buttons appear on the tabs, while a silk
cordinir finishes the cdije of the collar.
It is absurd for a woman with scraggy
arms to make herself such a slave to fash
ion as to persist in wearing short sleeved
evening dresses. Long sleeves, when made
of some soft, diaphanous stuff, like crepe
de chine, draped or daintily puffed all the
way up, are always nicer to look upon
than thin arms. With the aid of the lovely
piues now used for trimming it is possi
ble to niiike almost any figure look pretty.
Sue h defects as prominent collar bones and
shoulder blades may be hidden under a
soft cloud of silk muslin without in any
way robbing a dress of its smart appear
ance. In the accompanying illustration two
styles of short sleeves are shown for ladies
w ho are young and plum;) enough to ap-
LATEST STYI.KS IN SLEEVES,
pear in decollete dresses, l'ig 1 consists
of a silk purling, headed with epaulets
nnd lerth:i band in jeweled embroidery.
In l'ig. ii is represented a trarniture of
beaded gimp, crossing the shoulder and
forming a drooping triangle, Ik-Iow which
spreads out a short puffed sleeve in silk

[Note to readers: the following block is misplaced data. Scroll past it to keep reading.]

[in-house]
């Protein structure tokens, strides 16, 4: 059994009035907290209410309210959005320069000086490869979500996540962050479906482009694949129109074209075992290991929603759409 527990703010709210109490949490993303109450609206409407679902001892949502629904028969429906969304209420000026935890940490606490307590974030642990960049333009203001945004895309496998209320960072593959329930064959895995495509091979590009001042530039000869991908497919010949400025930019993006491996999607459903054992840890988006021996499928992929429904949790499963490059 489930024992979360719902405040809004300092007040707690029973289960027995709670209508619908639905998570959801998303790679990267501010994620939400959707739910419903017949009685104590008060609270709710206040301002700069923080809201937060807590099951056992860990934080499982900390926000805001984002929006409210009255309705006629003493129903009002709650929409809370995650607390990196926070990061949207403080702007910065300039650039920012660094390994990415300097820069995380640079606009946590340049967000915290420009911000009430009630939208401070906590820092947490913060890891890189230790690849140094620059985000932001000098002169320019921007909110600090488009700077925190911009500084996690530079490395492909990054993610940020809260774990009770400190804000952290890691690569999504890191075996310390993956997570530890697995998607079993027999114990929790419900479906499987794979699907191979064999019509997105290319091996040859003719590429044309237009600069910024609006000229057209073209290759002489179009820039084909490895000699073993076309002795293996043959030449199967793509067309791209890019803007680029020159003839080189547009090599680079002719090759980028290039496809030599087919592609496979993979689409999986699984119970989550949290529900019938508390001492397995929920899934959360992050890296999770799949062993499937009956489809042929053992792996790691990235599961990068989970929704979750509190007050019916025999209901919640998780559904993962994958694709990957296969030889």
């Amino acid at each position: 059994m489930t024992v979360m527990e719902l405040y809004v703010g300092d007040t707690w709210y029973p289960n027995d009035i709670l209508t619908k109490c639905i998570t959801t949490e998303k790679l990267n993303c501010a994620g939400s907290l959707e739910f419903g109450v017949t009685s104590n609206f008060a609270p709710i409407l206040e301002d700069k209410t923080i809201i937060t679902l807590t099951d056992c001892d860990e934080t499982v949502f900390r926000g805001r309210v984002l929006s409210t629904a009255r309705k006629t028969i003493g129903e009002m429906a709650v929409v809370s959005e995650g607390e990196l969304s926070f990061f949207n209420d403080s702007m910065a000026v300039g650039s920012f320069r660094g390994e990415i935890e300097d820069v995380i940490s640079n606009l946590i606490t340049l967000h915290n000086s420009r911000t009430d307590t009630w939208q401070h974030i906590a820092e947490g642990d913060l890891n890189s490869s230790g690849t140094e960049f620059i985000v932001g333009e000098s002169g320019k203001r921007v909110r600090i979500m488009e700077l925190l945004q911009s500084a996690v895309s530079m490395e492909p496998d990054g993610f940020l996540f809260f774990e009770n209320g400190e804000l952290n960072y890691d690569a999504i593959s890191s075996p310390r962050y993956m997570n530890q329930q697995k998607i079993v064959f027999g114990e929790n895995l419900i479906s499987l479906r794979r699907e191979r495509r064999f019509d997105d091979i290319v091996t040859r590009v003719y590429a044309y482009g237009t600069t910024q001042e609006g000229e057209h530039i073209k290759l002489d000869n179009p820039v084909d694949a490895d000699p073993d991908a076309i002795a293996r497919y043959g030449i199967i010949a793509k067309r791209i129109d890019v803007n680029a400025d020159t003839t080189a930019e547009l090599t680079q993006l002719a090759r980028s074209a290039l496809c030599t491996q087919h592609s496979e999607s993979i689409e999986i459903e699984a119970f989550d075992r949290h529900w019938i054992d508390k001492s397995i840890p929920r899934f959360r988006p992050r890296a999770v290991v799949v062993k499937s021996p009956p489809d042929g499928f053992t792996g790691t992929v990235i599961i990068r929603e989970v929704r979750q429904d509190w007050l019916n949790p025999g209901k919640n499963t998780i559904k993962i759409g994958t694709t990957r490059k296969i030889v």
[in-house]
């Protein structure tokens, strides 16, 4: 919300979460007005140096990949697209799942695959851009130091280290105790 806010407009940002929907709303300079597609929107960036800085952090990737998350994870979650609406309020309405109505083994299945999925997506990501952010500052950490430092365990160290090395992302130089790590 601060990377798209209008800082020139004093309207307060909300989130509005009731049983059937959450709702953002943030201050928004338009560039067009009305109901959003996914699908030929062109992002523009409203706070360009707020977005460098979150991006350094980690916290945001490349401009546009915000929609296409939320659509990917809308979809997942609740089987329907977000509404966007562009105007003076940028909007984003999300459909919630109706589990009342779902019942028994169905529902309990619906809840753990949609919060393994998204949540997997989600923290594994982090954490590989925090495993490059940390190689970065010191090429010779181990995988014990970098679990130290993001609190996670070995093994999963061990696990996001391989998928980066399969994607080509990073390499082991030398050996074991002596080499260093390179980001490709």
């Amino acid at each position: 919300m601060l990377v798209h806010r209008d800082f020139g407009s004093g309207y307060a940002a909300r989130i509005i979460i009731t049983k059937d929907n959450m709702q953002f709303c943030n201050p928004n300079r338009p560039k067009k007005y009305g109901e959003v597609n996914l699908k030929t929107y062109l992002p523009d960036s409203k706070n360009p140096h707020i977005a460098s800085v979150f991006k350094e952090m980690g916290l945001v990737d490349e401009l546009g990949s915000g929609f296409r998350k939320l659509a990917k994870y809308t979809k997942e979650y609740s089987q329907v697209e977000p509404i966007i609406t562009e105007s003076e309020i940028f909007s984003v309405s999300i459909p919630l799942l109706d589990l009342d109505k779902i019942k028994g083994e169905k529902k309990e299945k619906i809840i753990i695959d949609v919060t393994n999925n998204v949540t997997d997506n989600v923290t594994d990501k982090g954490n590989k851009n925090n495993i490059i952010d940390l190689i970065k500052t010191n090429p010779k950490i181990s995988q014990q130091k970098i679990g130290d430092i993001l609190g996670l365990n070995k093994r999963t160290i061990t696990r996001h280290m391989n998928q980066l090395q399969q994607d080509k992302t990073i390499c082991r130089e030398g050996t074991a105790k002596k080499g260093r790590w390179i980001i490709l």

lisse or crape. The remaining figureshows
a sleeve for d:iy wear in silver gray cloth,
enhanced with rows of tinsel cord, but
toned across a tab of pale hyacinth blue
Hints for Home lresnmakerii.
Harper's Bazar gives these hints to ama
t"ur dressmakers: "Economists w ho make
their ow u evening d reuses are most success
ful when following the simplest models.
They can also purchase pretty materials at
small cost. The fashionable shot moires
are already copied in light evening colors,
stylishly striped with black in mixed fab
rics with silken surface that are sold for
seventy five cents a yard. These are very
effective when used under net or chiffon.
either w hite, black or colored, and trimmed
with bows of satin riblmn. Soft satin surahs
make charming gow ns for young girls when
cut with rat her full skirt and a baby waist,
with deep chiffon frill around the neck and
black velvet belt with long sash ends.
Striped gauzes with a filet or thread of
black in each stripe are pretty transparciits
for freshening a faded or soiled silk dress of
last winter. The gauze may le of the color
of the silk or in contrast to it, the latter
giving the newer shot effect.
"The becoming black dresses that are seen
on every occa-ion may lie made at small ex
pense when a black moire, satin or brocade
of a previous season is utilized as a founda
tion for black point d "esprit net, or jetted
net. or the pretty black chiffon. Colored
silks or satins are also used for these foun
dations in pearl tints, pink, green or vel
low. The sat in l-il skirt is covered plainly
with the black transparent and bordered
with a black ruche thickly spangled with
jet. A full, low, round corsage has black
velvet bretelles. belt and sash that are also
pangled. Puffed sleeves of the spangled